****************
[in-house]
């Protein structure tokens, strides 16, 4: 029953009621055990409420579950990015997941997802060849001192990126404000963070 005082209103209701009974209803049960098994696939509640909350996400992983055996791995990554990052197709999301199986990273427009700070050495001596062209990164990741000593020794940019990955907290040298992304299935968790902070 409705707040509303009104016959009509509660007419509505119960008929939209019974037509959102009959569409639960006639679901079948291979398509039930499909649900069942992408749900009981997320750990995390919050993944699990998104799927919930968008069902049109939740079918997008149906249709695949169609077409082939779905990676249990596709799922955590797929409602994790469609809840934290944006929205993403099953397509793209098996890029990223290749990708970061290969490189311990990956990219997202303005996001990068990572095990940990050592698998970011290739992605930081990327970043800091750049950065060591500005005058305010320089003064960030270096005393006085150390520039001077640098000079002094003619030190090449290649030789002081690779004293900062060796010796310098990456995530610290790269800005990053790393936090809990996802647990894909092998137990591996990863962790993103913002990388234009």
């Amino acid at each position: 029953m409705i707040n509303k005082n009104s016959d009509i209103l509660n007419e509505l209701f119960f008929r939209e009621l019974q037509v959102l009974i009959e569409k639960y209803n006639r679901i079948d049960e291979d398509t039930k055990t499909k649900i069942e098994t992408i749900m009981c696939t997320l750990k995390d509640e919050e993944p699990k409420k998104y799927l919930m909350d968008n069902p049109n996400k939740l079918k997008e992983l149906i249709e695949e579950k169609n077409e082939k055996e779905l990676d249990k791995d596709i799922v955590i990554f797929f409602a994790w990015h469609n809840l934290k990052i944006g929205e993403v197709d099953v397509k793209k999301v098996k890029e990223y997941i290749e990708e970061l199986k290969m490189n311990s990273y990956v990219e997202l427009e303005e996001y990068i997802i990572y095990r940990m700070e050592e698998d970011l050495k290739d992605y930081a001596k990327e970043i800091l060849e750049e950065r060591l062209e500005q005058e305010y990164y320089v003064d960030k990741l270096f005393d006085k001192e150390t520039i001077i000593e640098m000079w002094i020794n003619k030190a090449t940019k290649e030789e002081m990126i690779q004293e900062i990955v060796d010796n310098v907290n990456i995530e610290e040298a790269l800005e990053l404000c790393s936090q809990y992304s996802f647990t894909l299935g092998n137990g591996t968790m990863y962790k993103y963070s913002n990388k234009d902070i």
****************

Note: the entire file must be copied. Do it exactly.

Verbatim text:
[in-house]
């Protein structure tokens, strides 16, 4: 029953009621055990409420579950990015997941997802060849001192990126404000963070 005082209103209701009974209803049960098994696939509640909350996400992983055996791995990554990052197709999301199986990273427009700070050495001596062209990164990741000593020794940019990955907290040298992304299935968790902070 409705707040509303009104016959009509509660007419509505119960008929939209019974037509959102009959569409639960006639679901079948291979398509039930499909649900069942992408749900009981997320750990995390919050993944699990998104799927919930968008069902049109939740079918997008149906249709695949169609077409082939779905990676249990596709799922955590797929409602994790469609809840934290944006929205993403099953397509793209098996890029990223290749990708970061290969490189311990990956990219997202303005996001990068990572095990940990050592698998970011290739992605930081990327970043800091750049950065060591500005005058305010320089003064960030270096005393006085150390520039001077640098000079002094003619030190090449290649030789002081690779004293900062060796010796310098990456995530610290790269800005990053790393936090809990996802647990894909092998137990591996990863962790993103913002990388234009």
């Amino acid at each position: 029953m409705i707040n509303k005082n009104s016959d009509i209103l509660n007419e509505l209701f119960f008929r939209e009621l019974q037509v959102l009974i009959e569409k639960y209803n006639r679901i079948d049960e291979d398509t039930k055990t499909k649900i069942e098994t992408i749900m009981c696939t997320l750990k995390d509640e919050e993944p699990k409420k998104y799927l919930m909350d968008n069902p049109n996400k939740l079918k997008e992983l149906i249709e695949e579950k169609n077409e082939k055996e779905l990676d249990k791995d596709i799922v955590i990554f797929f409602a994790w990015h469609n809840l934290k990052i944006g929205e993403v197709d099953v397509k793209k999301v098996k890029e990223y997941i290749e990708e970061l199986k290969m490189n311990s990273y990956v990219e997202l427009e303005e996001y990068i997802i990572y095990r940990m700070e050592e698998d970011l050495k290739d992605y930081a001596k990327e970043i800091l060849e750049e950065r060591l062209e500005q005058e305010y990164y320089v003064d960030k990741l270096f005393d006085k001192e150390t520039i001077i000593e640098m000079w002094i020794n003619k030190a090449t940019k290649e030789e002081m990126i690779q004293e900062i990955v060796d010796n310098v907290n990456i995530e610290e040298a790269l800005e990053l404000c790393s936090q809990y992304s996802f647990t894909l299935g092998n137990g591996t968790m990863y962790k993103y963070s913002n990388k234009d902070i």